This evaluation rigorously assessed the implementation and impact of a child care Quality Rating and Improvement System (QRIS) field test on child care quality as measured through child care quality observations and through ratings of a set of quality, education, and experience standards defined by policymakers and stakeholders.
This brief summarizes the experiences of leaders and staff from eight career pathways programs that participated in the Pathways for Advancing Careers and Education (PACE) Evaluation. Based on firsthand accounts, the brief describes how staff perceived the benefits of participating in the randomized controlled trial (RCT) evaluation, the challenges they experienced—in particular recruiting study participants and implementing its random assignment procedures—and how they overcame challenges. The brief then describes lessons staff learned from participating in PACE.
This study examines the effectiveness of Washington State’s Medicaid Buy-In (MBI) program—Healthcare for Workers With Disabilities (HWD)—which gives workers with disabilities who earn too much for conventional Medicaid the opportunity to purchase full Medicaid coverage by paying a monthly premium based on a sliding income scale. The authors compare HWD enrollees who recently had conventional Medicaid coverage to a statistically matched group of individuals who had conventional Medicaid coverage in recent history and at baseline.
This paper describes a uniquely comprehensive database constructed from merged state administrative data. State Unemployment Insurance (UI) systems provide an important source of data for understanding employment effects of policy interventions but have also lack several key types of information: personal demographics, non-earnings income, and household associations. With UI data, researchers can show overall earnings or employment trends or policy impacts, but cannot distinguish whether these trends or impacts differ by race or gender, how they affect families and children, or whether to
In this article, we examine the impact of Seattle’s $15 minimum wage on the local child care sector. Our mixed methods study answers two key research questions: How is Seattle’s minimum wage ordinance affecting wages paid in the child care sector? Given these changes in wages, how does it appear that child care centers are responding to rising labor costs?
The Children’s Bureau funded a multi-phase grant program referred to as Youth At-Risk of Homelessness (YARH) to build the evidence base on what works to prevent homelessness among youth and young adults who have been involved in the child welfare system. To date, there is very little evidence on how to meet the needs of this population.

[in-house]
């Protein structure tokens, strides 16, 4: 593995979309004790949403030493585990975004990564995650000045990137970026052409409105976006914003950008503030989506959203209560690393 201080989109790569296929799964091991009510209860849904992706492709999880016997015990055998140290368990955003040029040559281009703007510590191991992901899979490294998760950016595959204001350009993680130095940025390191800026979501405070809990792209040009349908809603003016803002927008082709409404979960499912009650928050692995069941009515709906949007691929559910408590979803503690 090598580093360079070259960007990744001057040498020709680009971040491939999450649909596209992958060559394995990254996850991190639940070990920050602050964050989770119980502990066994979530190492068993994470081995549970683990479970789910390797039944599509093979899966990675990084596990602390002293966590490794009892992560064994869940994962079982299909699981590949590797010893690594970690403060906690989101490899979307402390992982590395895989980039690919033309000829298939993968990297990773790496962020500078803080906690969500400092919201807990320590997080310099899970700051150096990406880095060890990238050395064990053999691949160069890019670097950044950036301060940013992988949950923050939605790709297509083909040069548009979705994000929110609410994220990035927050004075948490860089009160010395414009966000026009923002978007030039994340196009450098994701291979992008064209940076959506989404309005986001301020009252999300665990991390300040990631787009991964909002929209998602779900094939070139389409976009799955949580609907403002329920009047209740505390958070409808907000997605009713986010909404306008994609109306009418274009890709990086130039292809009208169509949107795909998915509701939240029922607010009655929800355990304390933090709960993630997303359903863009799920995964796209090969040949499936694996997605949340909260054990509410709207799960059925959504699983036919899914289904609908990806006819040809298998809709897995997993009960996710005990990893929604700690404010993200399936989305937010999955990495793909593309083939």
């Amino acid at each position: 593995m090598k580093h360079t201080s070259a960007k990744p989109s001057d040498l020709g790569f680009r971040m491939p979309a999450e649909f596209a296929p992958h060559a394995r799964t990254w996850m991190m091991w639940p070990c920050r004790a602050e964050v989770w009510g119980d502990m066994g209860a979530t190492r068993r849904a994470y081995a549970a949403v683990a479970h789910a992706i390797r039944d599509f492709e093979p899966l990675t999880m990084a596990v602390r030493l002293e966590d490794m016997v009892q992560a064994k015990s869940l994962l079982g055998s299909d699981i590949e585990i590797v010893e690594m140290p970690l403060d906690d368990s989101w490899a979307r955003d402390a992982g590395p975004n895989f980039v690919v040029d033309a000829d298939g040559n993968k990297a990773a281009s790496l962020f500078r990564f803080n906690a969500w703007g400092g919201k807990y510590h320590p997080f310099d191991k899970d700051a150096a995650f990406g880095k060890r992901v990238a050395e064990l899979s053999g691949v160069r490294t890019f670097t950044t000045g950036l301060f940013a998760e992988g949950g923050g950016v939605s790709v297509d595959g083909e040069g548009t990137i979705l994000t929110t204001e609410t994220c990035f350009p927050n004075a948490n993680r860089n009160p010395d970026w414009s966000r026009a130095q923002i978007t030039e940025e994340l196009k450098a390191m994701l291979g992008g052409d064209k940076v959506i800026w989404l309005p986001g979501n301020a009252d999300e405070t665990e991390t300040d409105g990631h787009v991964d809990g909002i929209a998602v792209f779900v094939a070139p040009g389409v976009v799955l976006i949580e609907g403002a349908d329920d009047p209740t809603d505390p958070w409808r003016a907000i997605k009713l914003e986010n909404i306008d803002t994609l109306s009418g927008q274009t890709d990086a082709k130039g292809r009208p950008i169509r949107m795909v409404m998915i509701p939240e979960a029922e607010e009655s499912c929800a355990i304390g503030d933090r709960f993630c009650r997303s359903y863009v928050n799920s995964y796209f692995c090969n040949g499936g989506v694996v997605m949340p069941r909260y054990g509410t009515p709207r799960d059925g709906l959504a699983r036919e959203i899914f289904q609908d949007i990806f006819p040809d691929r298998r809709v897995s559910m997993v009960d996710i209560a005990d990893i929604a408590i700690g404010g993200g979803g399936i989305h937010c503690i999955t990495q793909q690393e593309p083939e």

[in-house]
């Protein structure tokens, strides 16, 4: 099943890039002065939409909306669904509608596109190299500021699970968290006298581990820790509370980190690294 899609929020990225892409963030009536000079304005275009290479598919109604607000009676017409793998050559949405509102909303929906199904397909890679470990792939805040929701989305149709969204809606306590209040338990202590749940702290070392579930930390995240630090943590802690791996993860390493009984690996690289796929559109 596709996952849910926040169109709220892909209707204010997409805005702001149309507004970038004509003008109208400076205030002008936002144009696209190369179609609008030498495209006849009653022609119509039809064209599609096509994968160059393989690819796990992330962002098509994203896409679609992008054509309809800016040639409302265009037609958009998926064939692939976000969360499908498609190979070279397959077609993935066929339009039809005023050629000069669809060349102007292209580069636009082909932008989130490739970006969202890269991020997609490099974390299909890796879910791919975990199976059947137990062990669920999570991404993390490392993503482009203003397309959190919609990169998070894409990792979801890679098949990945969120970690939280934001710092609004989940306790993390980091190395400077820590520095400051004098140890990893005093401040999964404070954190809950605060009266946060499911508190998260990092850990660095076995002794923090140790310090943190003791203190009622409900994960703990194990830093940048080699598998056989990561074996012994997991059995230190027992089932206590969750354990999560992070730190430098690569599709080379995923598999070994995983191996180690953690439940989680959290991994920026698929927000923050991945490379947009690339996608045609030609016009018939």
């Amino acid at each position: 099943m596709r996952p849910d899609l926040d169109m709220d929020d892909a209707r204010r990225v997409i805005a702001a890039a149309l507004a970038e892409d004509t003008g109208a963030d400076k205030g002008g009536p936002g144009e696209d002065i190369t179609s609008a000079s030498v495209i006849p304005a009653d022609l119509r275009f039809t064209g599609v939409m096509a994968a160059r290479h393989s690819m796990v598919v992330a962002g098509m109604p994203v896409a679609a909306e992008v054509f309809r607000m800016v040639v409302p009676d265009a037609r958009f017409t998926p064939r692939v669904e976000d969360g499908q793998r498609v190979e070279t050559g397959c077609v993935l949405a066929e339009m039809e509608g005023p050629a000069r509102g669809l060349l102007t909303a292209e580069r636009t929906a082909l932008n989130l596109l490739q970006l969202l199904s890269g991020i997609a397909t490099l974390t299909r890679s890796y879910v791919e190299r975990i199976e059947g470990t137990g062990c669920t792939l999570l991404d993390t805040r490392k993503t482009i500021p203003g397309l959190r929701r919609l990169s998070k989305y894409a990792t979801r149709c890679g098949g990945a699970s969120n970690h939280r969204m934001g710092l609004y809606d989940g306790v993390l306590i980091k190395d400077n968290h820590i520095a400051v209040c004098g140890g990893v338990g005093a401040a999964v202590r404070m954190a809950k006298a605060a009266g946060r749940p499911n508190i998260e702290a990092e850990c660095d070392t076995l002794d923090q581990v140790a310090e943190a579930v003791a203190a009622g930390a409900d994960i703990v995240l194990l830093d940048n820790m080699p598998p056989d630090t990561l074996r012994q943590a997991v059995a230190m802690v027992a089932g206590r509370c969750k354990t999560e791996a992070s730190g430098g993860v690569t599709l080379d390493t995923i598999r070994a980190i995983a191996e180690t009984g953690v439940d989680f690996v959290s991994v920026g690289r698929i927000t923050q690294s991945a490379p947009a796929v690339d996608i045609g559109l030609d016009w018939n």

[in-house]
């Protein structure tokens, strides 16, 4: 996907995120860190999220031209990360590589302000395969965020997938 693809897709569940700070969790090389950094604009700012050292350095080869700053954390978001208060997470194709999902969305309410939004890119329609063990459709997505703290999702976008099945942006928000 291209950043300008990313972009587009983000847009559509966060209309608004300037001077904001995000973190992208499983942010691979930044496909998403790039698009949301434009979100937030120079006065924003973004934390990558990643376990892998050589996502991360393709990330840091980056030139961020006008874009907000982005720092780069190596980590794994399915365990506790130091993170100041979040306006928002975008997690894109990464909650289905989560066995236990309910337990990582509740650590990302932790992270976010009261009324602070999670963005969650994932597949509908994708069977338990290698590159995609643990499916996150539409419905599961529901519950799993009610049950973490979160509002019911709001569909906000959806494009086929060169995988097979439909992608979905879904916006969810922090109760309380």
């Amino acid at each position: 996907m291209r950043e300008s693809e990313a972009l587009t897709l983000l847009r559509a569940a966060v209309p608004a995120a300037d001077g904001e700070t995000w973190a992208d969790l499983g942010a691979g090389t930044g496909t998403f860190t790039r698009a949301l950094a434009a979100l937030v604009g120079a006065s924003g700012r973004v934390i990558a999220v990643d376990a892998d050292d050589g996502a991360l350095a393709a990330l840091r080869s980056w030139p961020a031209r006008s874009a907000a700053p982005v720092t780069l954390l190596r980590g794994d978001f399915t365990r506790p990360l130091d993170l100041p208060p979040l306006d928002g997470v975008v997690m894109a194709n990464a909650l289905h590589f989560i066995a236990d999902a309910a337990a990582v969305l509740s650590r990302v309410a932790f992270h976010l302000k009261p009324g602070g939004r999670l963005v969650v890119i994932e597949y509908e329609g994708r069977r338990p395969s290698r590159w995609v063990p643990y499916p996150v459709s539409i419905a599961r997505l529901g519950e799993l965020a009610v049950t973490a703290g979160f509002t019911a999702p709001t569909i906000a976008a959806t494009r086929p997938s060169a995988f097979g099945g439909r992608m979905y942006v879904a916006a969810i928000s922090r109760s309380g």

The Pathways for Advancing Careers and Education (PACE) evaluation is a study of nine promising programs that use a “career pathways” framework for increasing education, employment, and self-sufficiency among low-income individuals and families. Funded by the Administration for Children and Families (ACF) within the U.S. Department of Health and Human Services, PACE will include three points of participant follow-up—at 18 months, three years, and six years after random assignment.
The National Institute of Child Health and Human Development (NICHD) Study of Early Child Care compared 3 statistical methods that adjust for family selection bias to test whether child care type and quality relate to cognitive and academic skills. The methods included: multiple regression models of 54-month outcomes, change models of differences in 24- and 54-month outcomes, and residualized change models of 54-month outcomes adjusting for the 24-month outcome. The study was unable to establish empirically which model best adjusted for selection and omitted-variable bias.
The Department of Labor (DOL) funded this study to explore the relationship between nonmonetary eligibility policies and practices and program outcomes, such as recipiency and benefit duration. This report provides an examination of the factors that appear to affect program outcomes in eight states: Four “high recipiency” states (Delaware, Maine, Pennsylvania, Washington) and four “low recipiency” ones (Arizona, South Carolina, South Dakota, Utah).
As part of their monthly child support obligations, the State of Washington orders most non-custodial parents (NCPs) to enroll their dependent children in a private medical insurance plan if the NCP has access to one at a reasonable cost. Enforcing these medical support orders (medical support enforcement) is among the most complicated task performed by Washington’s Division of Child Support (DCS). For most caseworkers—in Washington known as Support Enforcement Officers (SEOs)—medical enforcement is less emphasized than the collection of cash support.